# Thread: Prove Z[sqrt(d)] is not a UFD when d=1 mod 4

1. ## Prove Z[sqrt(d)] is not a UFD when d=1 mod 4

Let $d \equiv 1 \pmod{4}$ be a square-free integer with $d \neq 1$. By considering the factorisation of $d-1$, show that the ring $\mathbb{Z}[\sqrt{d}]$ is never a Unique Factorisation Domain.

2. Originally Posted by Boysilver
Let $d \equiv 1 \pmod{4}$ be a square-free integer with $d \neq 1$. By considering the factorisation of $d-1$, show that the ring $\mathbb{Z}[\sqrt{d}]$ is never a Unique Factorisation Domain.
first show that 2 is irreducible: if $2=(m+n\sqrt{d})(r+s \sqrt{d}),$ then $4=(m^2-n^2d)(r^2-s^2d).$ but the equation $x^2-y^2d= \pm 2$ has no integer solution since $y^2d \pm 2 \equiv y^2 \pm 2 \equiv 2 \ \text{or} \ 3 \mod 4.$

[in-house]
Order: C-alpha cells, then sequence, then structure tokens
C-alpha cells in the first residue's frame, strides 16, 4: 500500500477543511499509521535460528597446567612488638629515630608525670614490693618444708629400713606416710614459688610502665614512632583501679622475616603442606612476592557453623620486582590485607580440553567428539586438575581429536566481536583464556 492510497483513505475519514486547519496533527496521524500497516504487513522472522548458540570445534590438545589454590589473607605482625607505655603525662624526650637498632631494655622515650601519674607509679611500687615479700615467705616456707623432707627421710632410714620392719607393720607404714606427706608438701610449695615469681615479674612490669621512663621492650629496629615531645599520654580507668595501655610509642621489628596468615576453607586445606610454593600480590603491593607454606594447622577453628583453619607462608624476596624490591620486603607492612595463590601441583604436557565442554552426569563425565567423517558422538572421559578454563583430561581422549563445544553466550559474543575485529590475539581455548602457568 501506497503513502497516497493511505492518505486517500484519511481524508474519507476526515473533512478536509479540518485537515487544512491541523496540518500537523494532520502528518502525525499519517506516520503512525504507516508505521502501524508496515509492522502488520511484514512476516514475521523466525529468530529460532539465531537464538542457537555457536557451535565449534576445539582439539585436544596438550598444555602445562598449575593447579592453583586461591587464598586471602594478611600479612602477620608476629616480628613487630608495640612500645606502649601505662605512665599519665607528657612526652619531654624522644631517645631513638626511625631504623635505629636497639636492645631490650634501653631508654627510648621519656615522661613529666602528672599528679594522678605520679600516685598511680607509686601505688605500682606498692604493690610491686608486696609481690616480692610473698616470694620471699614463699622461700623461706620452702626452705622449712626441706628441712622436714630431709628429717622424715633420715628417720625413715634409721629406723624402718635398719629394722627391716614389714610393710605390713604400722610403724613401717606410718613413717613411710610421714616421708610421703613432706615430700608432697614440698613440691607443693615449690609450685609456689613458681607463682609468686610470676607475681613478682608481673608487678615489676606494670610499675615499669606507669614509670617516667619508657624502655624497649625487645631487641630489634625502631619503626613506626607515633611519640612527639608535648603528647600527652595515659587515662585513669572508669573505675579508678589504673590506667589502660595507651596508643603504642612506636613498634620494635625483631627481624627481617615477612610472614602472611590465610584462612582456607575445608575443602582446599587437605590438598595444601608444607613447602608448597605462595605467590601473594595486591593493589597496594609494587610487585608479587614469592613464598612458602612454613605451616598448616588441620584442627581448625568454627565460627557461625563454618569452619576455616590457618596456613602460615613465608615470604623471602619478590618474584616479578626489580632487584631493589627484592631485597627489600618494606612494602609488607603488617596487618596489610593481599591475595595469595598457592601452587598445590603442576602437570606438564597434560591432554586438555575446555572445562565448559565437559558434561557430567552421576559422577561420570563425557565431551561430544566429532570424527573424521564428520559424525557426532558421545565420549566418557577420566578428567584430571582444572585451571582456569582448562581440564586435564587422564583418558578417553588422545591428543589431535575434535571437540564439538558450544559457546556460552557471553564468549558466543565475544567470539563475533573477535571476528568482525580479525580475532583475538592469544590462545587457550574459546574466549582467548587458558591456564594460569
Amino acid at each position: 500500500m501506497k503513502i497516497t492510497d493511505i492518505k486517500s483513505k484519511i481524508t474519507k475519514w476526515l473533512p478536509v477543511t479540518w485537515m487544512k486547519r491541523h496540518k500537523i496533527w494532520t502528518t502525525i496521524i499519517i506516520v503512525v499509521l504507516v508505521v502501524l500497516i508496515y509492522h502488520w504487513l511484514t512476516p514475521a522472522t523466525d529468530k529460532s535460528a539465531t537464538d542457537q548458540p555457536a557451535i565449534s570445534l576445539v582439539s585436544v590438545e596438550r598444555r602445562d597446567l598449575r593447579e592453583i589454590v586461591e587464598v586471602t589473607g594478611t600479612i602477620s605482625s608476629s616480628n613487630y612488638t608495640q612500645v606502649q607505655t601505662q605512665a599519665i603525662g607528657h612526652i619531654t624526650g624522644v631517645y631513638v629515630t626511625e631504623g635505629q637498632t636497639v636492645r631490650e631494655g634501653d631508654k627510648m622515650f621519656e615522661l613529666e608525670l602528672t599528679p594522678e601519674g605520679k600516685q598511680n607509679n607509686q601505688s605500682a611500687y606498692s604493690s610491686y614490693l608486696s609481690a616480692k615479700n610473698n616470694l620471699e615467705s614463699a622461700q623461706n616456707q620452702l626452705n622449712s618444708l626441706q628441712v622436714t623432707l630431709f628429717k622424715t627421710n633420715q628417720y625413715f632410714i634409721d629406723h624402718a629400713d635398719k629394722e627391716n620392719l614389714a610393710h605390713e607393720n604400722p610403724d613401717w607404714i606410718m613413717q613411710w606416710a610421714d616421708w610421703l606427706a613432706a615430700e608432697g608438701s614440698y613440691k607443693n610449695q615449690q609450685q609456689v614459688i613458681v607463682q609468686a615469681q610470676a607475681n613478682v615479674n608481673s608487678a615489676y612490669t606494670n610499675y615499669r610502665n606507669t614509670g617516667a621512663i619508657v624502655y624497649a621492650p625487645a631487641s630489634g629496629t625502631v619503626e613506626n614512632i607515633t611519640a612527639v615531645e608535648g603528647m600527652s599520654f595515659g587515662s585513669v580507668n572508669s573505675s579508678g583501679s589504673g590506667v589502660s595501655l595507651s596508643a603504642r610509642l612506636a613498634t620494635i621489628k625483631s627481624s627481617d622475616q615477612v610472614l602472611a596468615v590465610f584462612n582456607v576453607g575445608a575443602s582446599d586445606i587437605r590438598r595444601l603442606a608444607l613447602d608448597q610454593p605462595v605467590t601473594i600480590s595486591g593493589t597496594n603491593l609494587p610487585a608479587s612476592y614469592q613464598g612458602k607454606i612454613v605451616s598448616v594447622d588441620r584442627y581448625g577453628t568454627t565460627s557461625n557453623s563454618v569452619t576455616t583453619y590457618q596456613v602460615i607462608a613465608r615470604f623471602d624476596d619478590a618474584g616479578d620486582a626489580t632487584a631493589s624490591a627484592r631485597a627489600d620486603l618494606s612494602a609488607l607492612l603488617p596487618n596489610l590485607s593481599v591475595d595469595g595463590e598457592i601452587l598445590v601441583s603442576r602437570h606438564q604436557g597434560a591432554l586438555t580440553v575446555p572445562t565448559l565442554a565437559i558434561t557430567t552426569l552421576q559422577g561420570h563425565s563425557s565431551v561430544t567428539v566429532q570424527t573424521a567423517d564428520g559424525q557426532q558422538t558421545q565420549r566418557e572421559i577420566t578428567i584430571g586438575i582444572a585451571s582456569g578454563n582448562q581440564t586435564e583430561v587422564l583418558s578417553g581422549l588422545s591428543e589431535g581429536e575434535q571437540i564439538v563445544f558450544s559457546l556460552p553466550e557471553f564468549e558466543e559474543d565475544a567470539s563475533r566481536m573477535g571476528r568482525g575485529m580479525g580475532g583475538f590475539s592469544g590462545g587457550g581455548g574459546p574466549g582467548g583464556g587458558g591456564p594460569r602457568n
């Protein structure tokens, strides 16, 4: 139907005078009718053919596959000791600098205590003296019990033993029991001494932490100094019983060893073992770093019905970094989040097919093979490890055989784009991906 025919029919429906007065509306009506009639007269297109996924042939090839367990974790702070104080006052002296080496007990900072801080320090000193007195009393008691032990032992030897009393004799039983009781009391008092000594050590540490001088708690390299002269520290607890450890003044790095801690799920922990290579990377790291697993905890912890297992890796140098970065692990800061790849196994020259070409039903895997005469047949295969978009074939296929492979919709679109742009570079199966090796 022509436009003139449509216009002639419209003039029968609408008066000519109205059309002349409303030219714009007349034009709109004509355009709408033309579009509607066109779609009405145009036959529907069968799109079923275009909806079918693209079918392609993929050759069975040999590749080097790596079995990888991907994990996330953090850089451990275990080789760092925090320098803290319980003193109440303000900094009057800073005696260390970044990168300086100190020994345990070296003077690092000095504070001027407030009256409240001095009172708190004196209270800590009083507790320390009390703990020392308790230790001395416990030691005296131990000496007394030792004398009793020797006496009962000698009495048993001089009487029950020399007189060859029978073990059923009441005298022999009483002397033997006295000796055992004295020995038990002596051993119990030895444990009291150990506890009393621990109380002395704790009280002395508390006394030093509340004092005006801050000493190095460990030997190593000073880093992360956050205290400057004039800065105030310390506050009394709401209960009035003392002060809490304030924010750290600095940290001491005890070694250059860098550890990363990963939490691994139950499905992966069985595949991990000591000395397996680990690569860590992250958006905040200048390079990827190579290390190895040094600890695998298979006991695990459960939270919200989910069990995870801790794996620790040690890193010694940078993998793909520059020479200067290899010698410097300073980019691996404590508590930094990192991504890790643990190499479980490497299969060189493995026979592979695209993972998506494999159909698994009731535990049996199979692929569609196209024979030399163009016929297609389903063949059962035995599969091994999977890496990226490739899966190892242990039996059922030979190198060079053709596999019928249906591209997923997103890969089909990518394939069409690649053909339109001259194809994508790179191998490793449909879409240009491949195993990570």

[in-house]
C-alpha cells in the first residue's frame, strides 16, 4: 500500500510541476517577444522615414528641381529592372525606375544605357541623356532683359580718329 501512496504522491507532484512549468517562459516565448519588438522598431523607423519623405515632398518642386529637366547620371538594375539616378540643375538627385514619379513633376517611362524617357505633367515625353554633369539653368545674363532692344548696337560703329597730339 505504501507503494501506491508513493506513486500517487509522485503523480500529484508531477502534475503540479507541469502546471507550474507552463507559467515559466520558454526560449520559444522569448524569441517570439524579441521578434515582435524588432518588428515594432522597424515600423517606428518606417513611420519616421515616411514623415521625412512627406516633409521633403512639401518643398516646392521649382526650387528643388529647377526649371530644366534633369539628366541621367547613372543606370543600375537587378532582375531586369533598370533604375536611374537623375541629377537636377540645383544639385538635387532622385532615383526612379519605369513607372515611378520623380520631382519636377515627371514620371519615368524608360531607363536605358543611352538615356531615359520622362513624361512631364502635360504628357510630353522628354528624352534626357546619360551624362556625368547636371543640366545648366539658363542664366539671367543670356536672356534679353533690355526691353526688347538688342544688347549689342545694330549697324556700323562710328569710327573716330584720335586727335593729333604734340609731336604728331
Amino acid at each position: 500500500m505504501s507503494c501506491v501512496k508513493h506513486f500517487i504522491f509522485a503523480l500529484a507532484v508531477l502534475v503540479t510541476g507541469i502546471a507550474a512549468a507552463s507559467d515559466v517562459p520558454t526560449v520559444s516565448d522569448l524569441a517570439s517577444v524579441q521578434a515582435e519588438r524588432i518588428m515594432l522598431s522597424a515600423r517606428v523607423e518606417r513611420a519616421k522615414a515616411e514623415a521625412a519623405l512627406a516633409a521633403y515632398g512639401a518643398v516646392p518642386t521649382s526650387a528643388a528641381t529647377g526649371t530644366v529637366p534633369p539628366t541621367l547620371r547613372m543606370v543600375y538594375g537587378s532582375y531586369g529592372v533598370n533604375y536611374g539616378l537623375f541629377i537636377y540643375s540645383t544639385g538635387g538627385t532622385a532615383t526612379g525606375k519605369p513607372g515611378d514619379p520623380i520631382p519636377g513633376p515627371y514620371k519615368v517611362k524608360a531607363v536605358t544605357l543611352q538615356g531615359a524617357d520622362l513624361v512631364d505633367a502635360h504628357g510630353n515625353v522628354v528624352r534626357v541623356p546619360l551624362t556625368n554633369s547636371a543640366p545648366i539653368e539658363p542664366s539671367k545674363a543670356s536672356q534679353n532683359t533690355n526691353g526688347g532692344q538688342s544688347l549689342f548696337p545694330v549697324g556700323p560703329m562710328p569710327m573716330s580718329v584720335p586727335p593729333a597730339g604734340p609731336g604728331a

now, if $\mathbb{Z}[\sqrt{d}]$ was a UFD, then, because 2 is irreducible, it'd have to be prime. therefore, since $2 \mid d-1 = (1 + \sqrt{d})(-1 + \sqrt{d})$, we'd have either $2 \mid 1 + \sqrt{d}$ or $2 \mid -1 + \sqrt{d},$ which is impossible.

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